Ergonomic products are increasingly in demand due to the many benefits they offer workers, which has sent procurement professionals scrambling to find the right suppliers and products.
If you're considering investing in ergonomic office products, we have guidelines to aid your search and help you choose a supplier wisely, making your investment both financially and structurally sound.
Identifying the Best Ergonomic Products for Your Office
Before approaching suppliers, enlist the help of employees who spend their days working at their desks to identify the key struggles they experience and solutions they need to prevent pain and injuries from poor equipment. Have them answer a brief survey to narrow down what kinds of ergonomic products will best suit their needs. Standing desks, according to a June 2017 study by the Society of Human Resource Management, are the fastest-growing benefit among surveyed employees, and are likely to be in demand. If it's in your budget, have management bring in an ergonomics specialist to provide an expert opinion on the features you should be looking for in both furniture and ergonomic accessories.
Then, look for products that meet current ANSI/BIFMA standards. Furniture that meets these specifications has been put through a series of tests to evaluate functionality, safety and sustainability, and it's built to last. You can also look for office products that are certified by United States Ergonomics.
Once you've identified and purchased furniture and ergonomic products that match your company's needs, know how to put all the pieces together and create an ergonomically ideal workstation. Don't neglect the importance of items like keyboards and mice, as well as monitor, laptop and document stands.
How to Choose a Supplier
There are many factors that go into choosing the right supplier, and before committing, any good procurement pro should first do their homework. Get to know the ergonomics industry and its largest and most heralded manufacturers so you can speak intelligently when meeting with suppliers and negotiating deals. If possible, consult with peers working at similar-sized companies to get their opinion. Then follow this checklist of questions to ask before and during conversations with potential business partners:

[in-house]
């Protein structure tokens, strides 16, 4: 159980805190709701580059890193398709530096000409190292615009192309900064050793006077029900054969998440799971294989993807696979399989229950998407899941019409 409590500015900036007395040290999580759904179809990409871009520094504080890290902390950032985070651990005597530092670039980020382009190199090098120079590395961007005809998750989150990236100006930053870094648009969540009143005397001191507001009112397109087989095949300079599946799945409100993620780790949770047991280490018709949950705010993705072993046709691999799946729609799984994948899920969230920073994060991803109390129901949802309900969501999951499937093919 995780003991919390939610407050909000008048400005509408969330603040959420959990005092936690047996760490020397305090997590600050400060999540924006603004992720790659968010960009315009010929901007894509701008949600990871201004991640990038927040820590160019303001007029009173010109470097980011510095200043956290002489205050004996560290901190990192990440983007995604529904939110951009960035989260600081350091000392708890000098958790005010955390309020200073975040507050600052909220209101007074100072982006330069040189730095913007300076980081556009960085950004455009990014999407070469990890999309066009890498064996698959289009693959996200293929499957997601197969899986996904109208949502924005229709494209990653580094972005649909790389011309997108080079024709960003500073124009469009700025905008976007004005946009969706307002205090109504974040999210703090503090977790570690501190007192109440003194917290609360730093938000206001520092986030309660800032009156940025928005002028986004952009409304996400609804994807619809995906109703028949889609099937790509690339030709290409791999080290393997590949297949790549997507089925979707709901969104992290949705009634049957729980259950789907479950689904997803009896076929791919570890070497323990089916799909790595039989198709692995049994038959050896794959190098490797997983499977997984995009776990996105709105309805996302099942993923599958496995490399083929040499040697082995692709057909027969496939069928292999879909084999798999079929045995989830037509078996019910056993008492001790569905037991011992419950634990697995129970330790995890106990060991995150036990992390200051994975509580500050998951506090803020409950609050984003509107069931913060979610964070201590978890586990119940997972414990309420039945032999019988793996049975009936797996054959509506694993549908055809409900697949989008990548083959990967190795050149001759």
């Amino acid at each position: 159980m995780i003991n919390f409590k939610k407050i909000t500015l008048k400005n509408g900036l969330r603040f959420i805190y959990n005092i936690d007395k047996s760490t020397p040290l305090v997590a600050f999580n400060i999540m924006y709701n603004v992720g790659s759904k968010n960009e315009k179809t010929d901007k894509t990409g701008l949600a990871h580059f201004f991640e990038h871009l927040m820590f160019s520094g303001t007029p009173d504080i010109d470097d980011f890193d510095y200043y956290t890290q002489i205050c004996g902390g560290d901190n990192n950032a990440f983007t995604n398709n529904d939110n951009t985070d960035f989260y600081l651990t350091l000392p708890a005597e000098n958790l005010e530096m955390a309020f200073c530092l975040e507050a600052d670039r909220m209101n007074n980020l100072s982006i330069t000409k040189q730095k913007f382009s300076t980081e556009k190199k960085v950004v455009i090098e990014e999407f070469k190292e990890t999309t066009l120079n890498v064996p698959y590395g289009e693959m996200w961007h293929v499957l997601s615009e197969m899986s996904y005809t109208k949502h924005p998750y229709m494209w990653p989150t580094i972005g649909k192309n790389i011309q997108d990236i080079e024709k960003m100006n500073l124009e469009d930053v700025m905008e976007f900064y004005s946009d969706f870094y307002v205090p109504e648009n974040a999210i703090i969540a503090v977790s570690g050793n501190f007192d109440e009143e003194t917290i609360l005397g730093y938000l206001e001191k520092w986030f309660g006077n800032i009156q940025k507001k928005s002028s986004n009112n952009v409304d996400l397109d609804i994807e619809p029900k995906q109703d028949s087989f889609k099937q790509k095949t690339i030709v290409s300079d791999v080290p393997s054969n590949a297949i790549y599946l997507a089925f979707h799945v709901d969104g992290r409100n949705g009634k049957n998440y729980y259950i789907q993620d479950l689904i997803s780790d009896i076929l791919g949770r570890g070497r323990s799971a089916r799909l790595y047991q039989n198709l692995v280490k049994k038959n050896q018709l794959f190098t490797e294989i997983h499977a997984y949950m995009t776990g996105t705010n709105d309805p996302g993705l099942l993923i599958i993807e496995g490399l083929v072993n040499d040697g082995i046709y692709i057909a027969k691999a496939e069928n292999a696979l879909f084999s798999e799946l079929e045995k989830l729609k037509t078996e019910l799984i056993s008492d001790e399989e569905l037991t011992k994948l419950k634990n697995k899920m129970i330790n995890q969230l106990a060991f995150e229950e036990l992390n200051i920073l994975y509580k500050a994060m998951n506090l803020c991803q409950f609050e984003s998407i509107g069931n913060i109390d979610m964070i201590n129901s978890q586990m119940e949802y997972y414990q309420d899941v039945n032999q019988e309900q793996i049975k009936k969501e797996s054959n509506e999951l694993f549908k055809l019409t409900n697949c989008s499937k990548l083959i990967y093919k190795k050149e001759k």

- Does the supplier follow industry best practices?
- Do they have a good history and reputation?
- If you're buying for a growing small business, does the supplier offer trade credit that'll allow you to buy now and pay later?
- What kind of guarantees do they offer? Is the warranty for their products sufficient for your investment?
- Will the supplier, manufacturer or dealer allow you to test the products in a real-world setting?
- What kind of follow-up does the supplier offer? Do they provide installation and demonstrate how the products work?
It's important to keep in mind that ergonomics isn't a one-size-fits-all endeavor. Keeping an open line of communication with your workforce and those in charge of requisitioning ergonomically friendly furniture and supplies will be key to a workplace that keeps employees healthy, moving and productive.